Jeff Locke

Jeff Locke Shines But Reds Win 2-1 in 13 Innings

Having secured its prey, the black snake squeezes it to death before eating it. The body is coiled around the prey, tightening until respiration stops and suffocation occurs. — Encyclopedia Britannica

Jeff Locke's ground-ball rate is 6th in the NL.

Jeff Locke’s ground-ball rate is 6th in the NL.

Jeff Locke is a black snake. You watched him on the mound Wednesday night in the Pirates’ 2-1 loss at Cincinnati. He pitched seven scoreless innings despite allowing runners into scoring position in three of the first four frames. He also retired 10 of his last 11 hitters to finish strongly and hand off the Pirates’ one-run lead to the bullpen.

Perhaps most impressively, Locke held the destructive 2-through-5 hitters of the Reds’ lineup 1-for-12 on the evening. All four batters have posted above-league-average numbers this season, but the Pirates’ young lefty kept them all but silent.

The Bucs could not close the deal for him, though, and a diamond-cutter up the middle by Brandon Phillips off Vin Mazzaro gave Cincinnati an important walkoff win in the 13th.

Locke did not receive any help from his offense. The Pirates’ lineup went 0-for-8 with men in scoring position, stranding 14 baserunners while scoring only one. That one only arrived because Starling Marte was able to speed to third base for his 5th triple and Russell Martin ricocheted a comebacker off pitcher Bronson Arroyo to score him. That was all, and Pittsburgh’s league-worst average with runners in scoring position falls to .222 on the season. Andrew McCutchen and Neil Walker combined to go 0-for-10, and the Bucs hit .196 Wednesday night.

But it takes two, and the Reds’ bullpen pitched seven shutout innings with just three hits allowed. Cincinnati tied the game when Jay Bruce homered to right field off Jason Grilli, the first homer the Pirates’ closer allowed all season.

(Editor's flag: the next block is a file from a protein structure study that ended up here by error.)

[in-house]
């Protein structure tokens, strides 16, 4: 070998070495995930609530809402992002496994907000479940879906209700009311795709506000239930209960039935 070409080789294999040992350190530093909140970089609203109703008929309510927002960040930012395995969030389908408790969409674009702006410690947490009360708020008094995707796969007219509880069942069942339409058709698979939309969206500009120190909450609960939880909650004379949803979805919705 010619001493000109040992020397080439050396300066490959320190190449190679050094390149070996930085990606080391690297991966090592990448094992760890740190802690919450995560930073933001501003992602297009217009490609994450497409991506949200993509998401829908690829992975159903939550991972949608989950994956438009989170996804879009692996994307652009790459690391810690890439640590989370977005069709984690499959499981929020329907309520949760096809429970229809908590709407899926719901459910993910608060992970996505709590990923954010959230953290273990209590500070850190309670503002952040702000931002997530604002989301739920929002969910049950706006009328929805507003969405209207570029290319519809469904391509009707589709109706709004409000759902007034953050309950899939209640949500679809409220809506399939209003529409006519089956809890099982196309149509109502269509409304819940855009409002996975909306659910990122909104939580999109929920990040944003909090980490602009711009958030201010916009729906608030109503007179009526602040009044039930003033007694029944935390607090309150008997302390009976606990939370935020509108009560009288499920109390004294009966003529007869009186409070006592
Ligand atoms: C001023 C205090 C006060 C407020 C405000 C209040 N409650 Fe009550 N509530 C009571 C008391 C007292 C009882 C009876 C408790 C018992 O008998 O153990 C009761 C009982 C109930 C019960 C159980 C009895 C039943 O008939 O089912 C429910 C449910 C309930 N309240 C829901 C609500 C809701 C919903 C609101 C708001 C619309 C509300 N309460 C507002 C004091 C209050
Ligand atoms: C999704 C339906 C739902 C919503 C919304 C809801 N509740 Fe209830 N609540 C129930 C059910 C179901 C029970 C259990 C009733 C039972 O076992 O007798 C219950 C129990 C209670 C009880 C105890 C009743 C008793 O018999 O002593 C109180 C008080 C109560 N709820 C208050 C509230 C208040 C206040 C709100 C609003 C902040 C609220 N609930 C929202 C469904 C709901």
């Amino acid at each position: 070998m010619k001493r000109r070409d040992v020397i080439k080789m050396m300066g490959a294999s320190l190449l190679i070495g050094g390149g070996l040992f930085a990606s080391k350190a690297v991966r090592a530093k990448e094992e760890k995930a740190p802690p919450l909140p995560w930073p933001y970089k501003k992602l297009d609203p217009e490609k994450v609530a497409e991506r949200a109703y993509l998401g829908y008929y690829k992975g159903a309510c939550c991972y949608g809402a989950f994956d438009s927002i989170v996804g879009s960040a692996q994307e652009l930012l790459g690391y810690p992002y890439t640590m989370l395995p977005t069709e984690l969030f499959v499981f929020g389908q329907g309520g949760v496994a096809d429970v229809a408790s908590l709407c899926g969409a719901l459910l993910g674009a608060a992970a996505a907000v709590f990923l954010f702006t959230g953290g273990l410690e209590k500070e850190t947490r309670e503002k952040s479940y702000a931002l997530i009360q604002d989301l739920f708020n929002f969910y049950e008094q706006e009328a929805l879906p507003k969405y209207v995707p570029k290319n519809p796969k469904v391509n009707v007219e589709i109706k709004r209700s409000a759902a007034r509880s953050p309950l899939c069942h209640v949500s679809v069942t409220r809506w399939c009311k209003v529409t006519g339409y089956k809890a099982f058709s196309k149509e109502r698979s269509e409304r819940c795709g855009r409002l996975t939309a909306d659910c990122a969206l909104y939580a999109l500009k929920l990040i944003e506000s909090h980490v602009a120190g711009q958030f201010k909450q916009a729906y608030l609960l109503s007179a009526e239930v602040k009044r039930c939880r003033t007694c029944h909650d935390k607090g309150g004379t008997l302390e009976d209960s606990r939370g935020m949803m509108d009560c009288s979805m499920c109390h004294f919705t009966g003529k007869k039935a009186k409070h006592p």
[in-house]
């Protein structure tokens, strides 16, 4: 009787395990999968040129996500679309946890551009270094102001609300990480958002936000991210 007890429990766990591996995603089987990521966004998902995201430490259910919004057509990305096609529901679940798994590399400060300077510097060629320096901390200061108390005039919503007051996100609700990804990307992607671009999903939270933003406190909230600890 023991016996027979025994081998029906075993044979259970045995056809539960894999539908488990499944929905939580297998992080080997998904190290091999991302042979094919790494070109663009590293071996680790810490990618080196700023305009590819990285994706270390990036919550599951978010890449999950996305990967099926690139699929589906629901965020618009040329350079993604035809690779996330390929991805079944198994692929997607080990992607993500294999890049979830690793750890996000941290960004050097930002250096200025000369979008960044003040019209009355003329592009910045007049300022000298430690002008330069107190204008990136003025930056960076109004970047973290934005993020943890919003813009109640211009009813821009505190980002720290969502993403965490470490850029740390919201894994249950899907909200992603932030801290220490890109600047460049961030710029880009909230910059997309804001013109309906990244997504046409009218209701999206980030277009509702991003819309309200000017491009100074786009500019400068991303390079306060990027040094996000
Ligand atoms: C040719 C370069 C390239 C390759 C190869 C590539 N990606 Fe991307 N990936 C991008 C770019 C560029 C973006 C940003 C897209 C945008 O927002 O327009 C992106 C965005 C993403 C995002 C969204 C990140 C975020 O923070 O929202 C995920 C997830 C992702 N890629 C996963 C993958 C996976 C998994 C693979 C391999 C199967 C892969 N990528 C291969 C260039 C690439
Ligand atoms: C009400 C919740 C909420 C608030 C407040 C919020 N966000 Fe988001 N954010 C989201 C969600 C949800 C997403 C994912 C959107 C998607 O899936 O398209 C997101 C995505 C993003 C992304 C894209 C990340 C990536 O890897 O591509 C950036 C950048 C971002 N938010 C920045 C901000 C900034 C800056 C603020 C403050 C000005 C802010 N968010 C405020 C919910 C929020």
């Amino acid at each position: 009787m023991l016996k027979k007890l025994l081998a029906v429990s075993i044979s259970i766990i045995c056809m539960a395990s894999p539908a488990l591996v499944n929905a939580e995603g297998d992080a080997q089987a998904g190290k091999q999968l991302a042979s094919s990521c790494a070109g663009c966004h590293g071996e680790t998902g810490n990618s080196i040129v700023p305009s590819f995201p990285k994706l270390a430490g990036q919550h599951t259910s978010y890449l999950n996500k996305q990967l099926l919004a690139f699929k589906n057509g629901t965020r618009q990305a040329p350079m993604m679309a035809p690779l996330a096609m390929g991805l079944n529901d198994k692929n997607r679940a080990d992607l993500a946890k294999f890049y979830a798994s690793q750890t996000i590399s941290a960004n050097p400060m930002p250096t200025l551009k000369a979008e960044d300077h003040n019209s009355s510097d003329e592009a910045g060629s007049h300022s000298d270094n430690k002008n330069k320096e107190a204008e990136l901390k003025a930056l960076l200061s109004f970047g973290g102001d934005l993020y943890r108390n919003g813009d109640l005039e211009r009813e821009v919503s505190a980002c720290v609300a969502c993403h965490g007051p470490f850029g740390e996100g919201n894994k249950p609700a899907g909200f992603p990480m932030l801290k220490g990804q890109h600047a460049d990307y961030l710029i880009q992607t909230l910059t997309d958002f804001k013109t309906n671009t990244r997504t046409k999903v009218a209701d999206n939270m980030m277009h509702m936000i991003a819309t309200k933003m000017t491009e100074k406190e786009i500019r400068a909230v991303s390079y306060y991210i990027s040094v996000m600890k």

But let’s get back to my bad Locke/Snake analogy. Locke stranded five baserunners, picked caught one stealing in the 3rd inning and drew a 1st-inning-ending double play. Once again, Locke was not overpowering as he struck out just three Reds hitters and walked three, but he buckled down to get 11 groundouts and 1 flyout and keep Cincinnati off the scoreboard for seven innings. This year, he has held hitters to a .105 average with runners in scoring position.

Locke’s ERA is down to 2.01 on the season, third-best in baseball. Normally, I would maintain that his run-prevention is due to regress in his first full MLB season. Normally, I would say his .231 BABIP and 86% strand rate cannot be maintained over the whole year. Normally, I would point out his ERA the rest of the way will run closer to his current FIP of 3.78 than to 2.01. But I am on Team Locke now and will do no such thing. He is a snake who suffocates his prey.

“I want (Locke) to pitch after pitching four out of the bullpen," Hurdle told Travis Sawchik. (Photo by: David Hague)

“I want (Locke) to pitch after pitching four out of the bullpen,” Hurdle told Travis Sawchik. (Photo by: David Hague)

Okay, time to talk about Clint Hurdle. The Pirates’ manager had a difficult decision to make in the Top 6th with his team leading 1-0. With one out, Arroyo gave up a single and a double, then intentionally walked Jordy Mercer to draw Locke. The option was there to have Alex Presley pinch-hit and pat Locke on the shoulder for a five innings well done. Instead, the pitcher stayed in and grounded into a forceout to shortstop, as did Starling Marte.